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UBC Theses and Dissertations

Evaluation of activation based software license enforcement Afonin, Oleg

Abstract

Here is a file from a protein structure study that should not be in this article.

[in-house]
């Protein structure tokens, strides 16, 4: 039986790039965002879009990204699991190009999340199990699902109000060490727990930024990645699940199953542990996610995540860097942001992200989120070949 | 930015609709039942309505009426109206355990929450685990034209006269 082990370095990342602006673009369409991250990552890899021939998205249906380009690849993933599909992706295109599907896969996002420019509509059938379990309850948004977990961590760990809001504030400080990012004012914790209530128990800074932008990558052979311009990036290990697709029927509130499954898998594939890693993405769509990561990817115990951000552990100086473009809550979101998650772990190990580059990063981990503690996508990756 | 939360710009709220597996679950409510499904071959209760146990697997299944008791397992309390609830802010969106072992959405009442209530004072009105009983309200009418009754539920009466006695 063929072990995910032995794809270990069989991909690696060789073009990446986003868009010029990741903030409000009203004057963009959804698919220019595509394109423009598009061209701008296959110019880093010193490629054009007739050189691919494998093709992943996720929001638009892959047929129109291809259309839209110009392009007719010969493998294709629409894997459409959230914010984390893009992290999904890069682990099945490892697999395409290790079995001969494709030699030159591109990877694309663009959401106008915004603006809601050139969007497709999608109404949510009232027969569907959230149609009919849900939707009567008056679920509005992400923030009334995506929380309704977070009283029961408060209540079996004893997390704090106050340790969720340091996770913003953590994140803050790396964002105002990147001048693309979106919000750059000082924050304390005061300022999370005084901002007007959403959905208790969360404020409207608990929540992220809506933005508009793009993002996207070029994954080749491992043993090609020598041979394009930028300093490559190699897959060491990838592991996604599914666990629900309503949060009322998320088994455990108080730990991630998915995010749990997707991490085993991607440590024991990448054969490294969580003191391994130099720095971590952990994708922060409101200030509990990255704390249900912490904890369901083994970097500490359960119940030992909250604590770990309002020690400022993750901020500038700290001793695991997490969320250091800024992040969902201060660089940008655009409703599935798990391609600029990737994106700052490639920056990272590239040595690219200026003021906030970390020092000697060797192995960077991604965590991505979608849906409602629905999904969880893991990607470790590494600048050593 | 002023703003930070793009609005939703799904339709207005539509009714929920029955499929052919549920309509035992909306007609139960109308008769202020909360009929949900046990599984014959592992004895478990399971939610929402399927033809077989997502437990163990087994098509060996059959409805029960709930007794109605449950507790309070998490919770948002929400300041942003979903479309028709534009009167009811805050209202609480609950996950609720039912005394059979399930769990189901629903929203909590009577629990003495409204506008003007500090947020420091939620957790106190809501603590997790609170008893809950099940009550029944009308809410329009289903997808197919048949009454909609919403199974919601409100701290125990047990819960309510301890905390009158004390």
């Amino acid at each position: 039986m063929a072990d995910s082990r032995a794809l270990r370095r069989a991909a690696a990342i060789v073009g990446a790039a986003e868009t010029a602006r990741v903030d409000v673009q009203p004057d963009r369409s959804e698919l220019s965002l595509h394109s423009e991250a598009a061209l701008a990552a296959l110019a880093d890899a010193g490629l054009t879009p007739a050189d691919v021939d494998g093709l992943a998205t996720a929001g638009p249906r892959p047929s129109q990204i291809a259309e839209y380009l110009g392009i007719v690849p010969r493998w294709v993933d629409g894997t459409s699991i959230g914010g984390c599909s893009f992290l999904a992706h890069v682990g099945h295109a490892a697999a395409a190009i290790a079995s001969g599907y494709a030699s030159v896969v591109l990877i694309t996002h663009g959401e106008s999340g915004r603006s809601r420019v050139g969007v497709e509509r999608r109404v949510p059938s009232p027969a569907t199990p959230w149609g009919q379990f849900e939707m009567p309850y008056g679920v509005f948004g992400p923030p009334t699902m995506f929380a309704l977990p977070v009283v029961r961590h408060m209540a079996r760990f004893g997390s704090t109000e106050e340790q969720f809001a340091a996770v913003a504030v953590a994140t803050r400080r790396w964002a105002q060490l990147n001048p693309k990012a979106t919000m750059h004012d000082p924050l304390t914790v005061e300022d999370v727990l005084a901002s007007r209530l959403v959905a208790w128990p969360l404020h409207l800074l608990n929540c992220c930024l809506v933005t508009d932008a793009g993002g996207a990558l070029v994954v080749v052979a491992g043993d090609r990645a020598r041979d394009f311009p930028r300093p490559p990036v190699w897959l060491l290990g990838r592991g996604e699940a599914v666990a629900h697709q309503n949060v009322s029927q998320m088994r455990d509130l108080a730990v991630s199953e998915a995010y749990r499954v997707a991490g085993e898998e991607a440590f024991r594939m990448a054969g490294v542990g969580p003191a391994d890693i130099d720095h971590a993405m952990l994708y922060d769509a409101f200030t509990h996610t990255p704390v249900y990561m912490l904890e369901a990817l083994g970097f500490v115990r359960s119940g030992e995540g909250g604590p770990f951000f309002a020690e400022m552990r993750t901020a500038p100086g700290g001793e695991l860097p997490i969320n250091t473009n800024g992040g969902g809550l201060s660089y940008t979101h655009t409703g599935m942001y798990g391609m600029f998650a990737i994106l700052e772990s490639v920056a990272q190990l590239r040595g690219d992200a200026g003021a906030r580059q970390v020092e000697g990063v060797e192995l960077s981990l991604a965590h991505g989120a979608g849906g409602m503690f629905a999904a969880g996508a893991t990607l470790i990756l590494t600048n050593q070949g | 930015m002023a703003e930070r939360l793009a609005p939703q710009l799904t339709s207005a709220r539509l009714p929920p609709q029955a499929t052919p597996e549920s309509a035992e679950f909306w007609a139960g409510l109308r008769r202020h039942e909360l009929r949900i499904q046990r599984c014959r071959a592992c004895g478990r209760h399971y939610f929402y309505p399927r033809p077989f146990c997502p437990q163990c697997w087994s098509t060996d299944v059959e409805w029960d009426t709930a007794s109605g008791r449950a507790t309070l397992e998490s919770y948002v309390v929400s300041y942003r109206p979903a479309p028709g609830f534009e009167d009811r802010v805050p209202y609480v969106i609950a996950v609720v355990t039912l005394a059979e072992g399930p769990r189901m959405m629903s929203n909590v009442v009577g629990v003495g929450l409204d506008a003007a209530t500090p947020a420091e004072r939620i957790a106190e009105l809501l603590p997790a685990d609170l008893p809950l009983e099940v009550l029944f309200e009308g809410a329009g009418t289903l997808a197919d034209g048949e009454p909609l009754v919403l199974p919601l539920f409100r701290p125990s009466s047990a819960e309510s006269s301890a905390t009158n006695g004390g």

Software piracy, software licensing and license control are all important issues to software developers. Small software developers did not have access to a system available to control a number of installations of licensed software products. A company could obtain a single license and use in among the network, or there could be a breach of security allowing multiple users to use fully licensed software on many different computers. Tying software installation to hardware is the most common way to prevent or restrict those illegal activities. Hardware tying, however, has a drawback to software publishers: a user has to pass a Hardware ID to the software manufacturer at the time of ordering, which might affect his willingness to purchase that product at all. With the development of the Internet it became important to control software licensing and distribution online to protect revenues from losses incurred by both intended and casual software piracy. An online license management system helps reduce both forms of piracy by ensuring that each copy of the software product being installed is legal and has been installed on a PC in compliance with its license terms. Installations beyond those allowed in the license agreement will fail to activate, thus preventing both casual and intended piracy. The main question of this research is whether or not online software license activation is a effective solution of reducing software piracy. It was interesting to figure out if its direct or indirect benefits prevail over its disadvantages. This research presents an in-depth evaluation of ActivateSoft.NET, a software activation system. It describes software activation policies as sets of parameters that allow precise control on how software end-user license agreements are enforced. Finally, an experiment is designed and run, and raw data is collected on the usage of real-world software. Collected data is analyzed to find out how online license management can affect software usage patterns, providing a hint to answering the key question: whether or not the use of software activation reduces software piracy.

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